I’ve been enjoying spending time with biblical narratives this season. In preparing to get our church exploring the Jonah story (Omni-megashambles audio here) a whole bunch of other stuff has been coming up for me that didn’t fit into the talk about anger; Jonah’s apparent obsession with his own demise, his inability to say yes, and what to do when God seemingly violates his sense of justice. If you’re not familiar with the four short chapters, you may want to refresh yourself here. I’m exploring some of my internal processes here – mostly trying to let God into my unwashed instincts. I apologize if this reads as overly candid or self effacing, Jesus has been active in my healing process so I don’t mind sharing some of my immature instincts as they are going somewhere healthier.
Why does Jonah run from God’s direction? Seemingly Ninvevah, which may have been the largest city in the world at the time, was the seat of the Neo-Assyrian Empire. They were a threat, and would soon invade Jonah’s homeland – the Northern Kingdom of Israel. To go there to get them to repent from their prideful warlike ways was to fail (Jonah dies) or to succeed (a threatening enemy gets wiped out). If the options of following God’s direction are “death or death” you can probably sympathize with fleeing your calling.
In the last chapter, however, Jonah says he fled because he knew God was compassionate and would spare the city (and animals) from destruction. Was he coming up against his ability to take yes for an answer? Would a person or a regional power be so unable to change?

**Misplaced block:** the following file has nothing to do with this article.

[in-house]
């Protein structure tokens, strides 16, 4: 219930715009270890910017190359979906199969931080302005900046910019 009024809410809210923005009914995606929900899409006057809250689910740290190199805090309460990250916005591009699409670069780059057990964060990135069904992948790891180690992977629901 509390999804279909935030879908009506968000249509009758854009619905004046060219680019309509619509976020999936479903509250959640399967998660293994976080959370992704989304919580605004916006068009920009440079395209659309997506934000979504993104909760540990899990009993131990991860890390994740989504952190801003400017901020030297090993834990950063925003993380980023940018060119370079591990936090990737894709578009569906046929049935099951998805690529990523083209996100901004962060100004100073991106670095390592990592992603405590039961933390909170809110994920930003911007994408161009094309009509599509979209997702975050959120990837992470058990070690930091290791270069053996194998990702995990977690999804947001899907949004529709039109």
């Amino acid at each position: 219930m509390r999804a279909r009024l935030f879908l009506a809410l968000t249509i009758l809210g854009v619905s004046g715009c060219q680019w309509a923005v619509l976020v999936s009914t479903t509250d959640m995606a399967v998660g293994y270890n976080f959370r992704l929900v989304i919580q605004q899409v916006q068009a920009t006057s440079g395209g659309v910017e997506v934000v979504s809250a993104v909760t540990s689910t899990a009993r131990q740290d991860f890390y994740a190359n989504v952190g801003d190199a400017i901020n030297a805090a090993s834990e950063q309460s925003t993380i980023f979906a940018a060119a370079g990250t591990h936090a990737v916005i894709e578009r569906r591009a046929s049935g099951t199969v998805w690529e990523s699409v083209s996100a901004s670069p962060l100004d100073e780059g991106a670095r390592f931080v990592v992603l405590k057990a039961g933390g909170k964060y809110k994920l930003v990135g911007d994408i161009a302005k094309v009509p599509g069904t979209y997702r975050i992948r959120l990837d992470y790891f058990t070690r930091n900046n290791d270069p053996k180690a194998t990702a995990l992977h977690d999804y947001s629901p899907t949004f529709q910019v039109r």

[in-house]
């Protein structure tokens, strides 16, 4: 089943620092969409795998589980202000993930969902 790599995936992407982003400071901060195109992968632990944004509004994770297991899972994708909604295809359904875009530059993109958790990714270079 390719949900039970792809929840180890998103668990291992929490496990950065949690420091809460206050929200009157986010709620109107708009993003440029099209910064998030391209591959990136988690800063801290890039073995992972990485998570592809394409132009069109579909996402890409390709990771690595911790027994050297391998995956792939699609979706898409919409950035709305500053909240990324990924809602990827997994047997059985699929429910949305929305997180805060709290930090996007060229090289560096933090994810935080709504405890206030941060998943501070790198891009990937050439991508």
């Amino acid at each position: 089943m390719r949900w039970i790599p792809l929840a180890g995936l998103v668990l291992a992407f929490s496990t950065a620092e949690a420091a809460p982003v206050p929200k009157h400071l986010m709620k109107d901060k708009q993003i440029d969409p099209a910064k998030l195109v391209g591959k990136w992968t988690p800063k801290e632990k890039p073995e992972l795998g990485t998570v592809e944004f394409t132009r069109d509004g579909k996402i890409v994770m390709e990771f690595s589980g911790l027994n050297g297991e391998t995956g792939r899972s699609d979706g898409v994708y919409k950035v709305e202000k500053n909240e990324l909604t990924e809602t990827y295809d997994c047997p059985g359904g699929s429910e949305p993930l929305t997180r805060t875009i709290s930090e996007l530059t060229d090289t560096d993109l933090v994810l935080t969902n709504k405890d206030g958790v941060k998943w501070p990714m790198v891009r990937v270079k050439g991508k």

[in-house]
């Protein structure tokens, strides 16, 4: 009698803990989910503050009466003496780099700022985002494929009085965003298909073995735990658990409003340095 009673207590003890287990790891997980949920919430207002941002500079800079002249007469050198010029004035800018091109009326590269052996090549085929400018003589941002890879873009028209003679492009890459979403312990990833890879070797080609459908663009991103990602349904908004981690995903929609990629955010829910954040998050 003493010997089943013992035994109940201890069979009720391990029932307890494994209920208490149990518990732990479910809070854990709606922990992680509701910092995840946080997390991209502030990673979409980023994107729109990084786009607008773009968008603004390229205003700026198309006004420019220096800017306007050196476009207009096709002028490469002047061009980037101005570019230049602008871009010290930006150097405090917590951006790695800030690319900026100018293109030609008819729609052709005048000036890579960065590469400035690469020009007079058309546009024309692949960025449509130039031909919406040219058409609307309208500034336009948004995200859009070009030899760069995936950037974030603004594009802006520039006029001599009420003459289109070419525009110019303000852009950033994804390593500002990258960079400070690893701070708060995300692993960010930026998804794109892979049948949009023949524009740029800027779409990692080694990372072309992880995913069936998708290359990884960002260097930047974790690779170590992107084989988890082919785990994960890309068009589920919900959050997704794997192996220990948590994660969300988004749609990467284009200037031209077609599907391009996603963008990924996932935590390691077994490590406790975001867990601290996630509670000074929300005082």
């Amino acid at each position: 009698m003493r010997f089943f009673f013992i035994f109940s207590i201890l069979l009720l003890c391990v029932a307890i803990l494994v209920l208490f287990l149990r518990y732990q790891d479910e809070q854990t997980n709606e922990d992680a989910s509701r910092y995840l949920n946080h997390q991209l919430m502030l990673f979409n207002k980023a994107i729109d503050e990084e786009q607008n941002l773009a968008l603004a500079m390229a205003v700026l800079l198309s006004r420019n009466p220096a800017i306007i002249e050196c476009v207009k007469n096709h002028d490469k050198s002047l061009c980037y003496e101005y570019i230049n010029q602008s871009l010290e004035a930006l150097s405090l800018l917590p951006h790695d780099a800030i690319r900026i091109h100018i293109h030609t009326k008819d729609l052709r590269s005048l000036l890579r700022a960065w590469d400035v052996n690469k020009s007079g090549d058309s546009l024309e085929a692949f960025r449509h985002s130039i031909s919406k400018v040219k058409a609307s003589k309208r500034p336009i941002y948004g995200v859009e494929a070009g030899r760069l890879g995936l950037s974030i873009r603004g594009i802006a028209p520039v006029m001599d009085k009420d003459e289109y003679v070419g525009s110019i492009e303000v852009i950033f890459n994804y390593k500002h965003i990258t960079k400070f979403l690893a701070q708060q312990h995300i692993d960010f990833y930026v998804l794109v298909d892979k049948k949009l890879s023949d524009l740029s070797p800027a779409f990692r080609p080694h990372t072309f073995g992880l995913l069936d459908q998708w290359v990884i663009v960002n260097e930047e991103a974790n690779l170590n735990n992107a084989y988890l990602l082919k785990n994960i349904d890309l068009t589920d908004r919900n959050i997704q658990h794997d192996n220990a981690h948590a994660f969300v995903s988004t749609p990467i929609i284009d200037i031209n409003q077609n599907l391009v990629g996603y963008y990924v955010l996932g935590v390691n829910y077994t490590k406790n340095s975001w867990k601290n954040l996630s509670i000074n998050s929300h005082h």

What’s up with Jonah’s death wish? His reaction to God’s compassion at Ninevah’s repentance is kind of shocking. He wants to die. Then there is too much sun on his head and he wants to die. During the storm on the boat, he wanted the sailors to throw him overboard- which could have been a heroic attempt at cleaning up the mess he made, but could have been further avoidance.
I can imagine his heart being hard toward his enemies. It might seem to you like Klingon honor or
something, but to desire suffering (or even death) rather than to see God move the hearts of others into restoration and harmony is pretty tiny. And it totally resonates with the tiny parts of me.
And when God violates my sense of justice I’m not thrilled right away. Loving my enemies (recent post by Rod on the topic) has been hard every time. Even though I may say I want them to repent, my wounds tell me there shouldn’t be reconciliation or harmony again – at least not for a while. I’m talking more about conflict with my intimates with friends but it’s also kind of like that with neighbors and kings and such. My spirituality or process of transformation includes allowing Jesus to hold those wounds with me and to try to move with Jesus who restores harmony.
I’m an ENFJ on the MBTI, and my “J” while not as strong as it used to be in its need for judging/justice still can dominate. I think I know what justice is – and God’s Shalom is often too big for me to fit into my category so I feel the violation. The offender needs to be sorry, change, and then I’ll consider what it might mean for me in the future.
One of the deadliest missteps of people in the church during a dangerous situation is to hold on to the hurt (or anger in Jonah’s case) and avoid participation in the Redemption Project. Our woundedness often provides an unfortunate sense of moral superiority over others. I hear God loud and clear expanding my concern and compassion beyond my own business. At the end of chapter 4, when Jonah is losing his mind over the sun shining on his head again and God says…
“You have been concerned about this plant, though you did not tend it or make it grow. It sprang up overnight and died overnight. And should I not have concern for the great city of Nineveh, in which there are more than a hundred and twenty thousand people who cannot tell their right hand from their left—and also many animals?”